• Bridge Ladies

    Bridge Ladies When I set out to learn about my mother's bridge club, the Jewish octogenarians behind the matching outfits and accessories, I never expected to fall in love with them. This is the story of the ladies, their game, their gen, and the ragged path that led me back to my mother.
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And So Become Yourself

They fuck you up your mum and dad, wrote one of my favorite poets Philip Larkin. They fill you with the faults they had and add some extra just for you.

Do your parents fuck you up?  On purpose? By accident?  Benign neglect? Intrusiveness? Abandonment? Smothering? Guilt? Disapproval? Rejection? Death of Salesman? Do you write in spite of them? Because of them? To escape from them? To hide? To reinvent? To damn them? To love them? Are they the source of your strength, your creativity, your discipline? Your gift? Are you the whistle blower? THe ticking bomb? Mommy Dearest?  Do you write out of pain? Are you lonely, lonely, lonely? Will you never be good enough? Are those your parents sitting in the auditorium as you collect your national book award? Is your dad wearing a knit tie? Is he eager to get the car and get back to New Jersey? Mom loves you but hasn’t read your book, can’t really approach it. She is very proud but is fixated on the girl two rows up whose neck is covered in an enormous butterfly tattoo. What kind of a family could she be from?

Did they fuck you up?

39 Responses

  1. Yes I think everyone’s parents mess them up in some way…or set them up for “stuff”. I do believe it can be unintentional too. My mom was strict and humorless while I was growing up. She controlled us through fear and it didn’t work well once I became a teenager. After 15 years, me married and with three kids, my mom and I had it out and set it all straight.

    She came from an abusive background – mentally, emotionally, sexually. She had four siblings to whom she was more parent than anyone else in their life. Her entire family had one messed up thing after another and she grew up in the bad parts of the city. She was determined her kids would not grow up that way and have those pitfalls in life.

    She is the reason I write. I tried many times in my early 20s to write about my life with her – how I have to deal with her. It never came together. Now in my early 30s (after we’ve reconciled) I’ve heard her stories and those of her siblings. She is my reason for writing still. But now the memoir is of our journey together and her inspirational story behind it all. In the end I found that good intentions can go bad, but they are good intentions nonetheless.

  2. I’m preferring to see it as immersion research for current and future WIPs. Parents who embrace the closet-alcoholism lifestyle are masters of presenting one picture-perfect face to the world while creating a whole other dark reality behind that nicely painted front door. Took me years to be able to disengage myself from that madness.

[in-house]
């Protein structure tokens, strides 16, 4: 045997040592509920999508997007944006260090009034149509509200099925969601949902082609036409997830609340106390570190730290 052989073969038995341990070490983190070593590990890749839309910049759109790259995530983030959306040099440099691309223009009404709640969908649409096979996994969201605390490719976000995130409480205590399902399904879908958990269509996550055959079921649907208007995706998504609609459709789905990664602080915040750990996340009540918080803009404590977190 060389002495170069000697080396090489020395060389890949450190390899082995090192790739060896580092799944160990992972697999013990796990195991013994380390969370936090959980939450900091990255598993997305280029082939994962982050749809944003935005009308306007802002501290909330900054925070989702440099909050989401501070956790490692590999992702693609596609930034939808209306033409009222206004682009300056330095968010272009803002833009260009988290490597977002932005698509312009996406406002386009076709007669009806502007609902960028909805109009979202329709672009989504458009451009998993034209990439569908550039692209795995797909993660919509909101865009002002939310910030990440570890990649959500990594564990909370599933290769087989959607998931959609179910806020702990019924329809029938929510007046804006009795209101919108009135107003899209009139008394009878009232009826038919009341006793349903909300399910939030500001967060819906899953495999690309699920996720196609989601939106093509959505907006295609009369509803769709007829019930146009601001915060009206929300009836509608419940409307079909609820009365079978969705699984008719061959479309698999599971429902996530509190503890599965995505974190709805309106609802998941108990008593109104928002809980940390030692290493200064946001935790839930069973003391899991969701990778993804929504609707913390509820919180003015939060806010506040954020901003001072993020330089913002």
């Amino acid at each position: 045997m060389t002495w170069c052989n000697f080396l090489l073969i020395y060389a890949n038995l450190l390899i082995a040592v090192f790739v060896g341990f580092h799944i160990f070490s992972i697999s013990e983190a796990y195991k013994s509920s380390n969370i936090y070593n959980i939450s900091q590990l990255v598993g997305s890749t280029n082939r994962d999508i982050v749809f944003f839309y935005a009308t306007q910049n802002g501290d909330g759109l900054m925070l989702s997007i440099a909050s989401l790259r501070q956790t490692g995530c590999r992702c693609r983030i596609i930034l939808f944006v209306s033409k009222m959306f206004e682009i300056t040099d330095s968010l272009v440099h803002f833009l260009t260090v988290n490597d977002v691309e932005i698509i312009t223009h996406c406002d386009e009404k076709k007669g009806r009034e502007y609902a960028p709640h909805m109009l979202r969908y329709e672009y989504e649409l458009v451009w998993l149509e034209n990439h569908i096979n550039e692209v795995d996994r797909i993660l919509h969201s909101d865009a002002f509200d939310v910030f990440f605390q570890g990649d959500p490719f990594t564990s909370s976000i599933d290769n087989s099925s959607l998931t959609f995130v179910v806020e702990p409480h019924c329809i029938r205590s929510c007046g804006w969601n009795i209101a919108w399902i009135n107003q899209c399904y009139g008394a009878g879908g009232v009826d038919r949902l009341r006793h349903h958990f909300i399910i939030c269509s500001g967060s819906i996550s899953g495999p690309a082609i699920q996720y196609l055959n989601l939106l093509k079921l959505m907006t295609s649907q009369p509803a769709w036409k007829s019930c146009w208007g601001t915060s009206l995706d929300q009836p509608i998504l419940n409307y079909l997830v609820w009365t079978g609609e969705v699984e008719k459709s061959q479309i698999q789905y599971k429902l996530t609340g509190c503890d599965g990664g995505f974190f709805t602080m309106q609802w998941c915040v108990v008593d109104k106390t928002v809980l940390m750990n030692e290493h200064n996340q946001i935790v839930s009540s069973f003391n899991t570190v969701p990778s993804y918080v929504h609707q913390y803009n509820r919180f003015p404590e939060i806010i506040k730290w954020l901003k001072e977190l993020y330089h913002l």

Now, my mother sends very expensive cards with lovely sentiments and wants me to believe ours was a lovely, loving family. She is elderly and alone and perhaps remorseful. There would be nothing gained by demanding she face the truth; I try to enjoy this last, bittersweet bit of fiction as her olive branch.

  3. My dad and my dog are now senile and deaf at the same time, so that’s a little wearing. I blog about my parents but they are never in my fiction. I want to think I am unlike them. I’m pretty fucked up, but I don’t think I blame them or even attribute.

    But what do you have that you didn’t get from having them as parents?

  4. My mother is amazing. She just called the other day to say she’s built a fire on a rainy day and read my novel, Daughters of the Revolution, again – for probably the 19th time. In several chapters, a character entirely fictional (but also remarkably like my mother) masturbates directly on the page and (later) seduces her daughter’s boyfriend. Having now passed into the humiliating stage of having rebelled against my Mum and having fucked up my own kids in wholly original (to me) ways, I feel that my mother was a possibly more vulnerable and honest parent than I am. The other day I sent the Philip Larkin poem to my daughter. What mother wouldn’t? It is perpetually apropos of something.

  5. Parents completely uninterested so I was left to raise myself in a single-parent household. As a result, men are still like these exotic alien fascinating creatures who spit and snargle and wear tighty-whiteys and think in inexplicable ways. And I’m learning things as an adult that kids who are twelve already know. So, yeah, but what can ya do.